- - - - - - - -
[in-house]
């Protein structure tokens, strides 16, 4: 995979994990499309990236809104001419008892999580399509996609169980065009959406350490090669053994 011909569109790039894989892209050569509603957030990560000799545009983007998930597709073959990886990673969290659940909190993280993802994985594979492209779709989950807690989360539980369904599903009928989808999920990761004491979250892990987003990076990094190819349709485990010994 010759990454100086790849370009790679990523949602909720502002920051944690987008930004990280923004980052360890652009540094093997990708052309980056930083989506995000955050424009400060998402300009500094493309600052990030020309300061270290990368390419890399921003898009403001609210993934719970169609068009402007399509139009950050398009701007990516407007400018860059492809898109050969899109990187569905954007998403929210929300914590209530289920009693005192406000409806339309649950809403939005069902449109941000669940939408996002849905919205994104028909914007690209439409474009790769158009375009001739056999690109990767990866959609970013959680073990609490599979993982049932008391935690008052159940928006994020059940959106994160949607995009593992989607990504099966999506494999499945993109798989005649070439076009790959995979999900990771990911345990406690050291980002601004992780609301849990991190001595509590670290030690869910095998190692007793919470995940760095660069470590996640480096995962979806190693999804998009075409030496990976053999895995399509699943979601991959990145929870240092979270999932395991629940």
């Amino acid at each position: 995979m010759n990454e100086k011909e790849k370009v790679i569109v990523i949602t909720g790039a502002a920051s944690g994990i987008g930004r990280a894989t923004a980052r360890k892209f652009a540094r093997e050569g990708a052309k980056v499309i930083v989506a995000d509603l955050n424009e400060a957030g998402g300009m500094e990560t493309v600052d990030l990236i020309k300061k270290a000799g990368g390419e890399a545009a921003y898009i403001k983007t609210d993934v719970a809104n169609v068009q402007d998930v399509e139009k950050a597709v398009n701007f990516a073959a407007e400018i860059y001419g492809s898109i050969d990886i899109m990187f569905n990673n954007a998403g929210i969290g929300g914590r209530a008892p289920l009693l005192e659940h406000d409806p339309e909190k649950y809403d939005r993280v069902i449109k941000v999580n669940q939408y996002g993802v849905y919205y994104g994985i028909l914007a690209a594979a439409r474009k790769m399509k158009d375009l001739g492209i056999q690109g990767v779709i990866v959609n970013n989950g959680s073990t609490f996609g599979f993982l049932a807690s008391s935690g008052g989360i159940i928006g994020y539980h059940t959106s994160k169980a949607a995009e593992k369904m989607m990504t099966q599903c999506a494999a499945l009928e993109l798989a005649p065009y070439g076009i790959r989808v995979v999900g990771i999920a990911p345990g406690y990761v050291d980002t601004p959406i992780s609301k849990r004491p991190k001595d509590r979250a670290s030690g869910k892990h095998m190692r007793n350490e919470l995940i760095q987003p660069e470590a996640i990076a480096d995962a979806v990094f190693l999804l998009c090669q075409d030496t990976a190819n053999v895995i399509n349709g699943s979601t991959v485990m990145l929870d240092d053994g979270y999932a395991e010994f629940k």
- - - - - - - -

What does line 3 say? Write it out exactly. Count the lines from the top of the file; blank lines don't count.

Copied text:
């Amino acid at each position: 995979m010759n990454e100086k011909e790849k370009v790679i569109v990523i949602t909720g790039a502002a920051s944690g994990i987008g930004r990280a894989t923004a980052r360890k892209f652009a540094r093997e050569g990708a052309k980056v499309i930083v989506a995000d509603l955050n424009e400060a957030g998402g300009m500094e990560t493309v600052d990030l990236i020309k300061k270290a000799g990368g390419e890399a545009a921003y898009i403001k983007t609210d993934v719970a809104n169609v068009q402007d998930v399509e139009k950050a597709v398009n701007f990516a073959a407007e400018i860059y001419g492809s898109i050969d990886i899109m990187f569905n990673n954007a998403g929210i969290g929300g914590r209530a008892p289920l009693l005192e659940h406000d409806p339309e909190k649950y809403d939005r993280v069902i449109k941000v999580n669940q939408y996002g993802v849905y919205y994104g994985i028909l914007a690209a594979a439409r474009k790769m399509k158009d375009l001739g492209i056999q690109g990767v779709i990866v959609n970013n989950g959680s073990t609490f996609g599979f993982l049932a807690s008391s935690g008052g989360i159940i928006g994020y539980h059940t959106s994160k169980a949607a995009e593992k369904m989607m990504t099966q599903c999506a494999a499945l009928e993109l798989a005649p065009y070439g076009i790959r989808v995979v999900g990771i999920a990911p345990g406690y990761v050291d980002t601004p959406i992780s609301k849990r004491p991190k001595d509590r979250a670290s030690g869910k892990h095998m190692r007793n350490e919470l995940i760095q987003p660069e470590a996640i990076a480096d995962a979806v990094f190693l999804l998009c090669q075409d030496t990976a190819n053999v895995i399509n349709g699943s979601t991959v485990m990145l929870d240092d053994g979270y999932a395991e010994f629940k």